Red Pitch get its well-deserved transfer into the West End from a hugely successful run at the Bush Theatre. As the title implies this important play takes place on the ‘red pitch’ a marked-out football play area within a housing estate in South London under threat of disappearing as the estate is redeveloped and the families moved out.

It follows three friends Bilal, Joey and Omz whose very existence is held together by the games that they play on the pitch. But these are more than just kick-arounds. Here the boys can talk about personal stuff as they train in their created safe environment. All three are desperate to find ways to be successful and get signed up to play professionally. Inevitably this passion is what nearly drives them apart, as they can’t all get that break.

This is a beautifully crafted piece of writing and staging. This very life is something so close to writer Tyrell Williams and director Daniel Bailey informative years, that it gives the play such truth and heart. The language and the journeys the characters go through are very real and when they explode, and lay into each other, the ensuing fight is one of the most real staged brawls ever. There is so much to like about the decisions made here. The way that the red pith has its own hard kept rules, even down to tapping out on the railings every time they leave the pitch.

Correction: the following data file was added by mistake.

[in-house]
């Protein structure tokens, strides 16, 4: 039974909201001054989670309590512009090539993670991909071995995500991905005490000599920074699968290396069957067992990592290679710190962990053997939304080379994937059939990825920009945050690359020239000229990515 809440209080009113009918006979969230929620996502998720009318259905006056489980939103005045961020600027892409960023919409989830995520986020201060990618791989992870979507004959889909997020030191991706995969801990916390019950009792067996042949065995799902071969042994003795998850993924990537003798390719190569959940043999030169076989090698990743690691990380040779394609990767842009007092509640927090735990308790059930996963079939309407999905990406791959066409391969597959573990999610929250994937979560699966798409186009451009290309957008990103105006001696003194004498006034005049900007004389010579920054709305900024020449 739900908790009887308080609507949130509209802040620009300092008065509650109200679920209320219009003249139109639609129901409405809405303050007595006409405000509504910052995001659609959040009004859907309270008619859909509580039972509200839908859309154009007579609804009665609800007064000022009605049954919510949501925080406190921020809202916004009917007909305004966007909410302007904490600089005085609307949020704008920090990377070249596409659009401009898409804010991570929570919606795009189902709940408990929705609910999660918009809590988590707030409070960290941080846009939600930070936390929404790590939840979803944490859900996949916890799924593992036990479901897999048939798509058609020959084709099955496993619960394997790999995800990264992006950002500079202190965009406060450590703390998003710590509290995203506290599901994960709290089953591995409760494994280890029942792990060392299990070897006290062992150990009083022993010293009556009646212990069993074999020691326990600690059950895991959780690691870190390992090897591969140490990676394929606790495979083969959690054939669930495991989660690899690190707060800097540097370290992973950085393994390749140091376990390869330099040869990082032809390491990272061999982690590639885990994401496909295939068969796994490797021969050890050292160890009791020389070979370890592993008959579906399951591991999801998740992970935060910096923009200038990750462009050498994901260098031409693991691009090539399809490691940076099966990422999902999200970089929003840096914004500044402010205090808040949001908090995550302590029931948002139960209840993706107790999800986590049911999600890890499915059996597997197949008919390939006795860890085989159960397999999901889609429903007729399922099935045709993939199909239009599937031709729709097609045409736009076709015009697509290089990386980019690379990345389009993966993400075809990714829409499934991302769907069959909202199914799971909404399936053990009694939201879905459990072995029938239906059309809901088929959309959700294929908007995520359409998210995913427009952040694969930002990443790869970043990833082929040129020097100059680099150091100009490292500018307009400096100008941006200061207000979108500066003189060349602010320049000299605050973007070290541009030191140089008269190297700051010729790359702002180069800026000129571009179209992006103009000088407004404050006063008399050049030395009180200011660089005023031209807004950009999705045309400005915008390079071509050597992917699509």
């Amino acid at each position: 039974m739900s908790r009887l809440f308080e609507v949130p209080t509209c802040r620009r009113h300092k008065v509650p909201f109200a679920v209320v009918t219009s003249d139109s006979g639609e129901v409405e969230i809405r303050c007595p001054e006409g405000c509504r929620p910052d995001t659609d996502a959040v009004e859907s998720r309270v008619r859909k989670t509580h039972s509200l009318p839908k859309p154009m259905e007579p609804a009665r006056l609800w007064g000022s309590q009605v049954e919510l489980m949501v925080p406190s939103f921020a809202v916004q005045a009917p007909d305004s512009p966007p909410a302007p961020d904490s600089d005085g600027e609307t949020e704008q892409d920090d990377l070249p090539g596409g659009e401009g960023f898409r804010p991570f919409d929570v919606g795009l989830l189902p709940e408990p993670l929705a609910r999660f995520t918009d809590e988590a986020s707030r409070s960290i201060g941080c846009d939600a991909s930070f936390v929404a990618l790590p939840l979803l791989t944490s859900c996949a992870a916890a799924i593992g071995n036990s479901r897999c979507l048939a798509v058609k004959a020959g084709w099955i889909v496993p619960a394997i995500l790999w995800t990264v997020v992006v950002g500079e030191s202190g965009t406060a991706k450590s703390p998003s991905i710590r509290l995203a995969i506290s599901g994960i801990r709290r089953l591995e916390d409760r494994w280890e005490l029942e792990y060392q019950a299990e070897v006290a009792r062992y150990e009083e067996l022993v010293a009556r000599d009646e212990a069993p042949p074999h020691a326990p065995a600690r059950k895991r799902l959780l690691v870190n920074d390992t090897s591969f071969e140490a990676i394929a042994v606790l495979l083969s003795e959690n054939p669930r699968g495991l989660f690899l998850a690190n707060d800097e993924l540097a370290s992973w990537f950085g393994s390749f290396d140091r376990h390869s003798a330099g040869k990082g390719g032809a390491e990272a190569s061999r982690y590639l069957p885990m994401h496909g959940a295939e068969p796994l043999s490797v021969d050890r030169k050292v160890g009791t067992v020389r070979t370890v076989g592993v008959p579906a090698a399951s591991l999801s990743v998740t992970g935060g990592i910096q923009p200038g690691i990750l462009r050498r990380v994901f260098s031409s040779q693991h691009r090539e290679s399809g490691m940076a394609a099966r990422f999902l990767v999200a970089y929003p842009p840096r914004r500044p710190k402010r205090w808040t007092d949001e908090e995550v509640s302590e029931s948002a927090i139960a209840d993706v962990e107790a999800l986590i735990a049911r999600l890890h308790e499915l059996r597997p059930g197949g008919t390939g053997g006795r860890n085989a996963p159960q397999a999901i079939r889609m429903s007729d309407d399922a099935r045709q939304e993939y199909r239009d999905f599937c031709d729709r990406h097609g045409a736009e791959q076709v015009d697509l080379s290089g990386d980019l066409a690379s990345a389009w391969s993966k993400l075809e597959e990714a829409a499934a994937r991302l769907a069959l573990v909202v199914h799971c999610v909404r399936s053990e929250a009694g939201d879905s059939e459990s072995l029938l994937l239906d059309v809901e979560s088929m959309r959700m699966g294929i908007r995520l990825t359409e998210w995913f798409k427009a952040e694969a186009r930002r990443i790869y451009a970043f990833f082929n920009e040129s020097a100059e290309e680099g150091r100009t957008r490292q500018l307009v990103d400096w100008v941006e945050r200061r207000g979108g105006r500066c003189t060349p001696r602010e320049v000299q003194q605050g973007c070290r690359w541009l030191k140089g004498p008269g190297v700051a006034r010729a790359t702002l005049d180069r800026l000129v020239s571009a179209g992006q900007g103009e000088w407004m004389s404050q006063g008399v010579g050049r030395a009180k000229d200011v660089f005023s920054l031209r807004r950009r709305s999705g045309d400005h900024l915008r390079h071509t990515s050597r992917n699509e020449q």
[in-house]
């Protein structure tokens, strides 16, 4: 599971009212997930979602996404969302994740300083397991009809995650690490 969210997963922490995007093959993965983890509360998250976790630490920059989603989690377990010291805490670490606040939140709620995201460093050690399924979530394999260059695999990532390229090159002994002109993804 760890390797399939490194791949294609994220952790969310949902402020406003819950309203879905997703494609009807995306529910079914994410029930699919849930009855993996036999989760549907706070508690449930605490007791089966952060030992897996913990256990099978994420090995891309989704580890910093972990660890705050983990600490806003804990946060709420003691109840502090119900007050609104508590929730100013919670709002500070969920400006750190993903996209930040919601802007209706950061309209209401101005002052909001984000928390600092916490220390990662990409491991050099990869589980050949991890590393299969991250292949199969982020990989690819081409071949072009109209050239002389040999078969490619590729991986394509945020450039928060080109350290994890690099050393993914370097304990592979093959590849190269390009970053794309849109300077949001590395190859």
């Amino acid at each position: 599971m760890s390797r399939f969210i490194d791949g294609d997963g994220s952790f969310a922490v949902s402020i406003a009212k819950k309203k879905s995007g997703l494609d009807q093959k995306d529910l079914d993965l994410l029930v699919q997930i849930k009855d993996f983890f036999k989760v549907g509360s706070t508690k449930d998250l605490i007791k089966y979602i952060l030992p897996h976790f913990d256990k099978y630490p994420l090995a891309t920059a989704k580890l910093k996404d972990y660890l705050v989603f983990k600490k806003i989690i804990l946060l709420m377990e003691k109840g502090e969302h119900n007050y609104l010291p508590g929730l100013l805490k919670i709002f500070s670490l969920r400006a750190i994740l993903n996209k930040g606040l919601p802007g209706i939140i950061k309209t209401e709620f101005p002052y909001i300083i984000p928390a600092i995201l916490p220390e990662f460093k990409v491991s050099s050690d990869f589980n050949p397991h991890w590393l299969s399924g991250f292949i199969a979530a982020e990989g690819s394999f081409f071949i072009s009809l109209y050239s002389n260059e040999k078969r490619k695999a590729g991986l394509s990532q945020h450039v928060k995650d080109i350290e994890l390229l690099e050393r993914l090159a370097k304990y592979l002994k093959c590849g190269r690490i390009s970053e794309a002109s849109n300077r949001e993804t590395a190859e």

The casting of Kedar Williams-Stirling, Emeka Sesay and Francis Lovehall is so on point.
Each has a different physicality and delivery style that is a joy to experience, and their switches from playful banter to heart felt silences and then loss is wonderful to watch.

The clever lighting and sound that creates the passages in time between the scenes is as much part of the storytelling as the action of the play. Ali Hunter’s bold lighting always coming up with new angles to take these moments and combined with Dickson Mbi and Gabrielle Nimo’s soccer-based movement takes us from the humble pitch to the stadiums in the ‘dreaming minds’ of the boys. Combined with Khalil Madovi’s evocative sounds of play that then transform into the grinding of banging of demolition and redevelopment reminds the audience of what is happening just outside the safety of the pitch.

This is much more that a play about three boys and football. It has a truth about the struggles to achieve things in life when the odds are truly stacked against you. This is a 90-minute play that achieves its goals and scores highly.

Photo credit: Helen Murray